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Bob Humphrey is the Biology & Deer Behavior field editor for Buckmasters Whitetail Magazine and holds similar titles with other major hunting publications. He currently lives in Maine with his wife and two children. For more information about Bob, visit his website at www.bobhumphrey.com.

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Better Than Oaks?
If you still haven’t heard about the return of the American chestnut, you’re not the only one.

Better Than Oaks?

QUESTION: I recently read an article on Dunstan chestnut trees, and how deer really love them. It explains how deer prefer them over white oak acorns. Is there any truth to this? How would the swamp chestnut oak compare to the Dunstan chestnut for deer? — Curtis L.

ANSWER: For those unfamiliar, the American chestnut was pretty much wiped out by disease back in the 1940s. The tree you’re referring to is a cultivar originally developed by Robert Dunstan, a plant breeder. As the story goes, a friend of Dunstan’s found a single living American chestnut in Ohio and sent him some cuttings. Dunstan grew them to flowering and crossed them with Chinese chestnuts, creating a strain with high disease resistance and good nut and tree quality. He then cross bred them back with the pure American chestnut to develop a blight-resistant and nearly pure American Chestnut.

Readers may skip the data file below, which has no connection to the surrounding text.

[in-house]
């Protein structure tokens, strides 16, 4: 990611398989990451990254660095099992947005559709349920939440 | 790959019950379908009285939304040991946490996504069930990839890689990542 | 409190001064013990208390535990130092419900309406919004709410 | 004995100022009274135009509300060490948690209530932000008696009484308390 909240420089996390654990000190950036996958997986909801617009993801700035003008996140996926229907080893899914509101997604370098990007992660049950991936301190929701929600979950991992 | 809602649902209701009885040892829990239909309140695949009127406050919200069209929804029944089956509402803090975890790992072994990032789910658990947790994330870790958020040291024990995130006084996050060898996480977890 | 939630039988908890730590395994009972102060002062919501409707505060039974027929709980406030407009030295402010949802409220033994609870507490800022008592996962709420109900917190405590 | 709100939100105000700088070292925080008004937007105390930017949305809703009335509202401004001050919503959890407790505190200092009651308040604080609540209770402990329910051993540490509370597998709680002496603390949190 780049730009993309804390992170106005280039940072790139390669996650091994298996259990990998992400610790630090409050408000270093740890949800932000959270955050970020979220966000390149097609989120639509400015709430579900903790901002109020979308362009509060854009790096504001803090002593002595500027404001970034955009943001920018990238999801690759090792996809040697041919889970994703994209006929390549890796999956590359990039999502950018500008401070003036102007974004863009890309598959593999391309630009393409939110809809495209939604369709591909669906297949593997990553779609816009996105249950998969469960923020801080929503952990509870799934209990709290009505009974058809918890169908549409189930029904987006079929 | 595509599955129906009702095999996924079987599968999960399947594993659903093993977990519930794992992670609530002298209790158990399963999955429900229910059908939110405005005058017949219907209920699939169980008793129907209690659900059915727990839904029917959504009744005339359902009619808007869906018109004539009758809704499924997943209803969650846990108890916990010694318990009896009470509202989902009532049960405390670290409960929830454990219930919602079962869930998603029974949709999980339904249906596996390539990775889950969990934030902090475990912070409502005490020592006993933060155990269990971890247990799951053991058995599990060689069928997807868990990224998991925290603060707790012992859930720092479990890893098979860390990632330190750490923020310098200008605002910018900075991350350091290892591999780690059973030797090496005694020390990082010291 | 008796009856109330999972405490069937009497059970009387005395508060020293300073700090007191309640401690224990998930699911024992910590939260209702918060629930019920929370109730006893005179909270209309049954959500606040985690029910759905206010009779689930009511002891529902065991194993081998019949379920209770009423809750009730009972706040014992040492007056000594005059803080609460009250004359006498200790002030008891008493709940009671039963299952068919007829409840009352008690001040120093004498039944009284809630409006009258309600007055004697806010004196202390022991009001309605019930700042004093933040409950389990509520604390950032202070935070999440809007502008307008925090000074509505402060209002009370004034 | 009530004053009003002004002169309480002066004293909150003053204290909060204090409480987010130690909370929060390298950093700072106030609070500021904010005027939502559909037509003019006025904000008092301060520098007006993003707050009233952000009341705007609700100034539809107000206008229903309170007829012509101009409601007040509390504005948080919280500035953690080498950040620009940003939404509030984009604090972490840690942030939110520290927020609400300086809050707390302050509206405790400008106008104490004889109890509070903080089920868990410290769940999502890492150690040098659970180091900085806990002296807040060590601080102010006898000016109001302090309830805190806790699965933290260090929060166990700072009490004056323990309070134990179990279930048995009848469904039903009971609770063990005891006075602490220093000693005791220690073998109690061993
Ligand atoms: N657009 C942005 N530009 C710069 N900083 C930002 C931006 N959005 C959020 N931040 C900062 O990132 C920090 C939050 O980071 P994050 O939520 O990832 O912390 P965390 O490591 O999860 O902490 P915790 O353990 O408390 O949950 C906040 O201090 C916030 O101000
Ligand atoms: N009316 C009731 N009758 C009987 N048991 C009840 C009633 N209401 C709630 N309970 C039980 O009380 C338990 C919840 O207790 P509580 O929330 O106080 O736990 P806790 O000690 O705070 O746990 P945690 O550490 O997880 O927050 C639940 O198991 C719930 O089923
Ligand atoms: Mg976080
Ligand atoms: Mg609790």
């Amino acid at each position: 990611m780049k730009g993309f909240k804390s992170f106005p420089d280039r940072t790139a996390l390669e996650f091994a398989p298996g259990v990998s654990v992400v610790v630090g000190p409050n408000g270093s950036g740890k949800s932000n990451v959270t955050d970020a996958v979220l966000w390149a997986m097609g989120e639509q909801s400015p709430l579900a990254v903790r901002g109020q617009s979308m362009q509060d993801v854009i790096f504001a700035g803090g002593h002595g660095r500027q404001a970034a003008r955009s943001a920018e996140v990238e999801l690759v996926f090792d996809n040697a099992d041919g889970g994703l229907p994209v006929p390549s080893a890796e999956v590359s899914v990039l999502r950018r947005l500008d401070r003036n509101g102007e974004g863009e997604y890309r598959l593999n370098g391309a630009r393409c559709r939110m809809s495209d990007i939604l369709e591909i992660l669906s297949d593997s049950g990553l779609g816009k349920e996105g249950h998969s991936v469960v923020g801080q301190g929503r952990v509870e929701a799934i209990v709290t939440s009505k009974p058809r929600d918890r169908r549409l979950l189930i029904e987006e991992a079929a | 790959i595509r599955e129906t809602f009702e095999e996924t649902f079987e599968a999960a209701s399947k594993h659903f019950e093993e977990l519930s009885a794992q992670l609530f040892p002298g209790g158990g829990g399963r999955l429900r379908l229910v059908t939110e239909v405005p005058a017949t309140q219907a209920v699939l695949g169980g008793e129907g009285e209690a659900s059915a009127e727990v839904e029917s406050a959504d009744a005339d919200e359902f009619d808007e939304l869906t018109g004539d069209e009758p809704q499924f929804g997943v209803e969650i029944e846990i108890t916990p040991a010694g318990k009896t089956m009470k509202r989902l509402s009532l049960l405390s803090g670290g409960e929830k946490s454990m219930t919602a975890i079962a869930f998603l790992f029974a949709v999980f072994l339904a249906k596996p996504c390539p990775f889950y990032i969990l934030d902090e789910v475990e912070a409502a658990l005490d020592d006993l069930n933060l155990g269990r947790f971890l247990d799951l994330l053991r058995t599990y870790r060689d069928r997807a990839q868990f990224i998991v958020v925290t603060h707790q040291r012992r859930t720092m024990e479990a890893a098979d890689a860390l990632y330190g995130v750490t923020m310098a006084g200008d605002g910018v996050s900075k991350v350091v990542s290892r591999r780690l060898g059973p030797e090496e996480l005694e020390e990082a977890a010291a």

Dunstan chestnut trees have survived for over 30 years from Maine to central florida and throughout the Midwest with no blight infection whatsoever. They’re sold through Chestnut Hill Tree Farm in Florida and Realtree Nursery at www.realtreenursery.com.

As for their attractiveness to deer, I haven’t seen results from any empirical scientific experiments but have seen some pretty convincing anecdotal evidence. And it’s not surprising. American chestnuts were once among the most common hardwood trees in eastern North America, making up an estimated 25 percent of the eastern hardwood forest.

Furthermore, chestnuts are nutritionally superior to acorns, containing approximately 40 percent carbohydrates, compared to about 10 percent for white oak acorns; 10 percent protein compared to only 4 percent for white oak acorns; and 2 percent fat, compared to 10 percent in acorns. And deer have an innate ability to determine the most nutritious foods.

They also make a better choice for mast orchards as they grow faster and bigger, sometimes bearing in two to five years, where a white oak might not bear for 20 years. Chestnuts can grow 60-80 feet tall, and they lack the cyclical nature of oaks because they flower later in spring – after late frosts that could cause widespread acorn failures and starvation years for wildlife.

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